As transistors 122 and 124 have only a small drive capability, they can only maintain the value on node G when all other driving outputs have been tri-stated. As they can be easily overdriven by either gate 112 or 114, the value on node G can be changed without excessive power consumption.
It should be noted that the output of address line driver 130 (DRAM Address N) reflects the value at the CPU Address X or Y lines only during the brief period of time when the output of either gate 112 or 114 is enabled. At all other times, changes on the CPU address bus have no effect on the DRAM address bus lines. This reduces the transitions on the DRAM address bus lines to just two for every DRAM access, with no transitions occurring during other cycles. Also, as the logic circuitry needed to reduce the number of address transitions is so simple, being fabricated as part of the DRAM controller and replacing the traditional multiplexer, there is very little speed penalty for this reduction in address transitions. In fact, the change from row to column address, as determined by the output enable time for gate 114, is faster than in known DRAM controllers having a multiplexer.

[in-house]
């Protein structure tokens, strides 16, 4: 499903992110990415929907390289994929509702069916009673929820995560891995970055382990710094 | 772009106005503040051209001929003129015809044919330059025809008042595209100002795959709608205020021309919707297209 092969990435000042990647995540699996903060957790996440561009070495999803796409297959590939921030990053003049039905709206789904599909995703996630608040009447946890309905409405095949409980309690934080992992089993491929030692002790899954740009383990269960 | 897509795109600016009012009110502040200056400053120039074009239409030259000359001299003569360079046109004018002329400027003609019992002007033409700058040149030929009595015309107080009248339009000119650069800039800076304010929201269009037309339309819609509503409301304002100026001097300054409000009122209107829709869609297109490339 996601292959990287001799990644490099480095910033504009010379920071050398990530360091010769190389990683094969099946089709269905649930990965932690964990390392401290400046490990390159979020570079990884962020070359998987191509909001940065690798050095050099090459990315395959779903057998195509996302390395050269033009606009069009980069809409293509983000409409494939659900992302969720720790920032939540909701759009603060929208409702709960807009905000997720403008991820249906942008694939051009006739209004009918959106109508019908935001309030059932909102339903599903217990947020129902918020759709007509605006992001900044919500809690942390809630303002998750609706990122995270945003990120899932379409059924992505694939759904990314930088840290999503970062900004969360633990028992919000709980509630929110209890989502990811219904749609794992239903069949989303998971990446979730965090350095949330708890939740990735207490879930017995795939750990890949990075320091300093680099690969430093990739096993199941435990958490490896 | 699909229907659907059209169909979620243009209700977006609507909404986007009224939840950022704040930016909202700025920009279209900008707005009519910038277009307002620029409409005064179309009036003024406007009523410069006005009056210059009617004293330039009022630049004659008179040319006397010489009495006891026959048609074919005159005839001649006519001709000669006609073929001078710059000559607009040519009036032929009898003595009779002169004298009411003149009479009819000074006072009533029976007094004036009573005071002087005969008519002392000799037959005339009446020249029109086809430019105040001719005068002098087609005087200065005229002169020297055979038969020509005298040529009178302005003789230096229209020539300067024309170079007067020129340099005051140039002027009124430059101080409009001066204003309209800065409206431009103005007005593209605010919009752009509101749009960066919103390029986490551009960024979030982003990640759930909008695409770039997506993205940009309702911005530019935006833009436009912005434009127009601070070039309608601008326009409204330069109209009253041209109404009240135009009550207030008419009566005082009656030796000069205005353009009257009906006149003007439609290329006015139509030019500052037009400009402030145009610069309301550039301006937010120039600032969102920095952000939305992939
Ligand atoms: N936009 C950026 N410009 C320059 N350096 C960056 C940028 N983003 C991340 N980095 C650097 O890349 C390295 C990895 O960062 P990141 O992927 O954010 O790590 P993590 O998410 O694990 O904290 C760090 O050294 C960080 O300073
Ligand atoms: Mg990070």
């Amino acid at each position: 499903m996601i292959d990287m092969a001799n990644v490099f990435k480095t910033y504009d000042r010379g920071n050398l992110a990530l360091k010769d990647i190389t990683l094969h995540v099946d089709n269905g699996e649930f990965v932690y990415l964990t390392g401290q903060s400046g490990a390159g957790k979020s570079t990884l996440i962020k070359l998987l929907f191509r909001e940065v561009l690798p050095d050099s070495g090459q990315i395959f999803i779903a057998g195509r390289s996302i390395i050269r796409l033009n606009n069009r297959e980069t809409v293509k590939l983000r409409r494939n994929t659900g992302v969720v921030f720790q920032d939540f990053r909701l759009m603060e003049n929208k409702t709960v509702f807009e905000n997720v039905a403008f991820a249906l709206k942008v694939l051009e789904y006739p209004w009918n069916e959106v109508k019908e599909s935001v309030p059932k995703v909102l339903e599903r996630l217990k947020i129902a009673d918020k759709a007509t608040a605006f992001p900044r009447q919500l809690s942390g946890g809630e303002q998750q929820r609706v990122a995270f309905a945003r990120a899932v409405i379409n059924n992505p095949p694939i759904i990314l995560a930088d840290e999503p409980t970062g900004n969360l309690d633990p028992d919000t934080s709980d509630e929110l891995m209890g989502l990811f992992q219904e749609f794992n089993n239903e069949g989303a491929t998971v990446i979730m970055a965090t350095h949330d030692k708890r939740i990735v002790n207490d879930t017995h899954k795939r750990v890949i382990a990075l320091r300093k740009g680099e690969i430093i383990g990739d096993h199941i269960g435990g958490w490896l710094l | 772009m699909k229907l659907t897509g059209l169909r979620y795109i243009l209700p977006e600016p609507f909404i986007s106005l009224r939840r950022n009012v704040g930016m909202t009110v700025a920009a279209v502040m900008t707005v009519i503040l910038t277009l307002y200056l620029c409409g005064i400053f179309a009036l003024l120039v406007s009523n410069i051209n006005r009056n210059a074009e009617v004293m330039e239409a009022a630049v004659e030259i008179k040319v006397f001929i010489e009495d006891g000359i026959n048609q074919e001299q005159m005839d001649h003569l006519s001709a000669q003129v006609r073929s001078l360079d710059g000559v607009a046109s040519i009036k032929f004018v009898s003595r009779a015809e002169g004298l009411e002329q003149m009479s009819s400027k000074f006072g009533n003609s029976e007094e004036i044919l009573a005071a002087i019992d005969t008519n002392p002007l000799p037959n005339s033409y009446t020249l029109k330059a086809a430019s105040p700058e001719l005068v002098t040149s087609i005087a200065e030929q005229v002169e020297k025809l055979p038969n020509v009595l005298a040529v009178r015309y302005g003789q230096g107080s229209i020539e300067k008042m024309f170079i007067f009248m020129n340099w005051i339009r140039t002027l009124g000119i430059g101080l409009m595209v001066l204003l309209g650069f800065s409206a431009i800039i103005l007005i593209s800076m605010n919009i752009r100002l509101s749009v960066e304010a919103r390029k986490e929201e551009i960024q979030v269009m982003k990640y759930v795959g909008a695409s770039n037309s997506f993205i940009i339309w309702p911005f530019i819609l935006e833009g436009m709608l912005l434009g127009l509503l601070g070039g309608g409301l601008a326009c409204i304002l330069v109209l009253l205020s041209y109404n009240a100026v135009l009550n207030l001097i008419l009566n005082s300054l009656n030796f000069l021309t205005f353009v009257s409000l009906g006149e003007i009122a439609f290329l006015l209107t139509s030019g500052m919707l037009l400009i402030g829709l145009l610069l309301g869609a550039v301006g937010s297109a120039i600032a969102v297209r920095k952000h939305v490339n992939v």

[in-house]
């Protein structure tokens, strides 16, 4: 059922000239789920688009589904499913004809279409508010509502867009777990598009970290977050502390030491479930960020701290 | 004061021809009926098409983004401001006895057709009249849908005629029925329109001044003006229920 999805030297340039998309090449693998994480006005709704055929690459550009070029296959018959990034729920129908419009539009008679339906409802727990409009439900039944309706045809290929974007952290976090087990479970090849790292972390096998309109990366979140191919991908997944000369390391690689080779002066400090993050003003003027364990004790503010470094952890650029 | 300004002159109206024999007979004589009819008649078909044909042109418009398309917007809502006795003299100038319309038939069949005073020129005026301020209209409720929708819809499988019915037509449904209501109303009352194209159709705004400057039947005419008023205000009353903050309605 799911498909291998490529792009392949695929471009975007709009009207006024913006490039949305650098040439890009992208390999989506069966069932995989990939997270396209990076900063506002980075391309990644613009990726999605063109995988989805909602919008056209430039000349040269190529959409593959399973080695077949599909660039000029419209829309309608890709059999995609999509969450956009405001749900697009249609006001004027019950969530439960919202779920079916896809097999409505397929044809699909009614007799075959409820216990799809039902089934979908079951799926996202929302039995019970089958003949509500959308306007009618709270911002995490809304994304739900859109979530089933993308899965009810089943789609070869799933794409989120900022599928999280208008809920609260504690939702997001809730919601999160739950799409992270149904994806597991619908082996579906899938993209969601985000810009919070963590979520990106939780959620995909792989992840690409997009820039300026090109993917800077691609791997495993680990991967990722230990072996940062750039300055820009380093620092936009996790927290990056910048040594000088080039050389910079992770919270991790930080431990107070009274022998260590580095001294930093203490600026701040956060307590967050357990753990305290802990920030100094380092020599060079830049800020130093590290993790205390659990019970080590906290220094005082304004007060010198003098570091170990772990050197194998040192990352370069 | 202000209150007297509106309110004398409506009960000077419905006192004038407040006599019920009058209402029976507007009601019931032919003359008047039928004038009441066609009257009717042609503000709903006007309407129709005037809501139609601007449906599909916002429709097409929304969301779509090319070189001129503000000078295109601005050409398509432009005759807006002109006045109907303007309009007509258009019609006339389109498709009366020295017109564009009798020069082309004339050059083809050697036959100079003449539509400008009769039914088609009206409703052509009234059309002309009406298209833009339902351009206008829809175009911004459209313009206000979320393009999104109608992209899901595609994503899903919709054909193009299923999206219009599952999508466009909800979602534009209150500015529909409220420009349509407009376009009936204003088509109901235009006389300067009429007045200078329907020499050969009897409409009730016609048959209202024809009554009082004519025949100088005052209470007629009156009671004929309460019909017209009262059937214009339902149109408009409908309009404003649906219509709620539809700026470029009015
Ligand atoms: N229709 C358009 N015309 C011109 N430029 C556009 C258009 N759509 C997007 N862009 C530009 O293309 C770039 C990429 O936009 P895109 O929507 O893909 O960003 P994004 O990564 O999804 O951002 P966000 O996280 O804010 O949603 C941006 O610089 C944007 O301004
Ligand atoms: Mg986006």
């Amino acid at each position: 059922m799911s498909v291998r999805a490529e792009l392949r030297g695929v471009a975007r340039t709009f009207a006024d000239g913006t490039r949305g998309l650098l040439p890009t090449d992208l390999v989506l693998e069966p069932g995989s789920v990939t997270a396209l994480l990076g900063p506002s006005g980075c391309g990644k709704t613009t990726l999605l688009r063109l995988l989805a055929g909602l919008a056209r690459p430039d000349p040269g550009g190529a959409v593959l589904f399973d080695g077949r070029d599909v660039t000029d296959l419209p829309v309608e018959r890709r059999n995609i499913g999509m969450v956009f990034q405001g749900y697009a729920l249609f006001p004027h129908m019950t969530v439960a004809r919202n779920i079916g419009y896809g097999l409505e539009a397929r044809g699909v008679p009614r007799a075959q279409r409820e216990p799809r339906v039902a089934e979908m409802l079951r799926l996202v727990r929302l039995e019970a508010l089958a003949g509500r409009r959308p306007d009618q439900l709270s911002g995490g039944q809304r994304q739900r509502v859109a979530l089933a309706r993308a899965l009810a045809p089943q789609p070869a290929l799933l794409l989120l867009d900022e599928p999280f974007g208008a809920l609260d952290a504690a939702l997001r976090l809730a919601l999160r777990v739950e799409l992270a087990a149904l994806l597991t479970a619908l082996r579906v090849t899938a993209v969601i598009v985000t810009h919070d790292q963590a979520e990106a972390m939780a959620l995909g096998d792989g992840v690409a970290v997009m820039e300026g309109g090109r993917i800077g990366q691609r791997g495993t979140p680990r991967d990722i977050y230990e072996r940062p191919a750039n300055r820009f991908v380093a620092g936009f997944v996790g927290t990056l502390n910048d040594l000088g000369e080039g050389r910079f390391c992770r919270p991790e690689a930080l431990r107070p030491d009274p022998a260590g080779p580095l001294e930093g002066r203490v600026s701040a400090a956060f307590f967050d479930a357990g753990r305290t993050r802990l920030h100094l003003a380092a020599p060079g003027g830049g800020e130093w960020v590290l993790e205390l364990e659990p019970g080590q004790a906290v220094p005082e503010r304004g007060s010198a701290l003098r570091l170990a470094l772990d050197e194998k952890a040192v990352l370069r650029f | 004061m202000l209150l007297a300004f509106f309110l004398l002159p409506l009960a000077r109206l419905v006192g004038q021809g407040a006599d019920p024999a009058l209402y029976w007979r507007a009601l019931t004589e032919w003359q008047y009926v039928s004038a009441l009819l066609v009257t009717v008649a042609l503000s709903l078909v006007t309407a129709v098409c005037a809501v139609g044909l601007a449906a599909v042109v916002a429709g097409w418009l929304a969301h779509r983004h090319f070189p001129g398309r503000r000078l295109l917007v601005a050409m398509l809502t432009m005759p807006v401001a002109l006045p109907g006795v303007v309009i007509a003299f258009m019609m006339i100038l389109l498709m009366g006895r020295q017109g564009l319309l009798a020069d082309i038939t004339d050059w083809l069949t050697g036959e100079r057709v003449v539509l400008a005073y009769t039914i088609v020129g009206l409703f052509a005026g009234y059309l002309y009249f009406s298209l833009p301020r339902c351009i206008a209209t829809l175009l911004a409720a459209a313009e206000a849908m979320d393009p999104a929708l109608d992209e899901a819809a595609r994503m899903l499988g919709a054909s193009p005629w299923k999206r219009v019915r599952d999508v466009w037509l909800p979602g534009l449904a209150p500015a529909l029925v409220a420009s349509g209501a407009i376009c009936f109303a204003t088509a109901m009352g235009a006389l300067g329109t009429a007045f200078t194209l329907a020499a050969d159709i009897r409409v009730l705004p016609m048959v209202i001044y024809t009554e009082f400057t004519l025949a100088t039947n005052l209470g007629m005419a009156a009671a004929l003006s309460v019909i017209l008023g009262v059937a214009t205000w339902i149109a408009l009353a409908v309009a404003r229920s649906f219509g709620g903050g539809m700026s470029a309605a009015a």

The transition optimizing circuit for the DRAM Write Enable˜ line is also illustrated in FIG. 3. Circuit 150 is comprised of inverter 152 and flip-flop 154. As in known DRAM circuits, the DRAM Write Enable˜ line must be driven low to write to the DRAM and high to read from the DRAM, correctly timed to the DRAM access cycle. At the time in the DRAM cycle when the RAS˜ signal to the DRAM is driven low, the value present on the CPU Read/Write˜ line is latched by flip-flop 154 and driven onto the DRAM Write Enable˜ line. At all other times, the value on the CPU Read/Write˜ line has no effect on the DRAM Write Enable˜ line. This reduces the transitions on the DRAM Write Enable˜ to just one at the beginning of each actual DRAM access cycle, with no address transitions occurring for any other cycles. For systems in which the processor generates separate Read˜ and Write˜ strobes, instead of the Read/Write˜ line described, the value present on the Write˜ strobe line can be latched at RAS˜ time. It should be noted that the RAS˜ signal was chosen herein only as a convenient point in a DRAM access cycle to latch the CPU Read/Write value. Any other appropriate point in the DRAM access cycle could also be used.